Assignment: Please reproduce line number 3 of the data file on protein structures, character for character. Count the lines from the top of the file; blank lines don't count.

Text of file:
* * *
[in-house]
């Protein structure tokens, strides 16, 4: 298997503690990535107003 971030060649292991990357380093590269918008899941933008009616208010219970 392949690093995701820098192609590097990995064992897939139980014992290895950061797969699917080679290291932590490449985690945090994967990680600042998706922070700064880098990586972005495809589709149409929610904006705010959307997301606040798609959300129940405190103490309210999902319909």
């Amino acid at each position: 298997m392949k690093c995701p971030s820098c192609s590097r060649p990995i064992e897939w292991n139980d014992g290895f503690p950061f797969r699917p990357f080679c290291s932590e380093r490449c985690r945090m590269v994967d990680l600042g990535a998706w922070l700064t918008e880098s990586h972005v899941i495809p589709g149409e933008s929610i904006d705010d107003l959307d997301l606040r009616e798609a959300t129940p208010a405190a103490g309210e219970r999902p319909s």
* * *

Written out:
């Amino acid at each position: 298997m392949k690093c995701p971030s820098c192609s590097r060649p990995i064992e897939w292991n139980d014992g290895f503690p950061f797969r699917p990357f080679c290291s932590e380093r490449c985690r945090m590269v994967d990680l600042g990535a998706w922070l700064t918008e880098s990586h972005v899941i495809p589709g149409e933008s929610i904006d705010d107003l959307d997301l606040r009616e798609a959300t129940p208010a405190a103490g309210e219970r999902p319909s």